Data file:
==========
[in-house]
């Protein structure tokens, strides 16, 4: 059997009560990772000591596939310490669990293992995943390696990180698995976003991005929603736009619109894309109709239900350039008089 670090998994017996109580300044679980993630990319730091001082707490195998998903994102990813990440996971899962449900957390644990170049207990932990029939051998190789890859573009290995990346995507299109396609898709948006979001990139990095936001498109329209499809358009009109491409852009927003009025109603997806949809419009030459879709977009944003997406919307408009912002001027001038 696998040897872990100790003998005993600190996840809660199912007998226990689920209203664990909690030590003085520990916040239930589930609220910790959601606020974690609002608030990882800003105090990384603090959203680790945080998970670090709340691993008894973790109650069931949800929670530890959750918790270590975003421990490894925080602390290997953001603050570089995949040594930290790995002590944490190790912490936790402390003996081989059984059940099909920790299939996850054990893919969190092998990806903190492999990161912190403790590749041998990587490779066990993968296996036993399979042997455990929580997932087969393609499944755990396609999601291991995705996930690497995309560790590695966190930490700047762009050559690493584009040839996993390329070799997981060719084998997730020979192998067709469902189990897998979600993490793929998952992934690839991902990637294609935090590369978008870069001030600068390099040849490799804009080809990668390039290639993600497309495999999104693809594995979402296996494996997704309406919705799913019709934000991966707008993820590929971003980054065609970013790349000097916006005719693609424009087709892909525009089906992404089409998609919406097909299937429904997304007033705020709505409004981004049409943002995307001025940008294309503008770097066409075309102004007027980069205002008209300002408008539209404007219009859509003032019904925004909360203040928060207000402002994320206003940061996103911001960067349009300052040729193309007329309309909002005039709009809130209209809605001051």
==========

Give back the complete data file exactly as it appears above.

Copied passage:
[in-house]
């Protein structure tokens, strides 16, 4: 059997009560990772000591596939310490669990293992995943390696990180698995976003991005929603736009619109894309109709239900350039008089 670090998994017996109580300044679980993630990319730091001082707490195998998903994102990813990440996971899962449900957390644990170049207990932990029939051998190789890859573009290995990346995507299109396609898709948006979001990139990095936001498109329209499809358009009109491409852009927003009025109603997806949809419009030459879709977009944003997406919307408009912002001027001038 696998040897872990100790003998005993600190996840809660199912007998226990689920209203664990909690030590003085520990916040239930589930609220910790959601606020974690609002608030990882800003105090990384603090959203680790945080998970670090709340691993008894973790109650069931949800929670530890959750918790270590975003421990490894925080602390290997953001603050570089995949040594930290790995002590944490190790912490936790402390003996081989059984059940099909920790299939996850054990893919969190092998990806903190492999990161912190403790590749041998990587490779066990993968296996036993399979042997455990929580997932087969393609499944755990396609999601291991995705996930690497995309560790590695966190930490700047762009050559690493584009040839996993390329070799997981060719084998997730020979192998067709469902189990897998979600993490793929998952992934690839991902990637294609935090590369978008870069001030600068390099040849490799804009080809990668390039290639993600497309495999999104693809594995979402296996494996997704309406919705799913019709934000991966707008993820590929971003980054065609970013790349000097916006005719693609424009087709892909525009089906992404089409998609919406097909299937429904997304007033705020709505409004981004049409943002995307001025940008294309503008770097066409075309102004007027980069205002008209300002408008539209404007219009859509003032019904925004909360203040928060207000402002994320206003940061996103911001960067349009300052040729193309007329309309909002005039709009809130209209809605001051």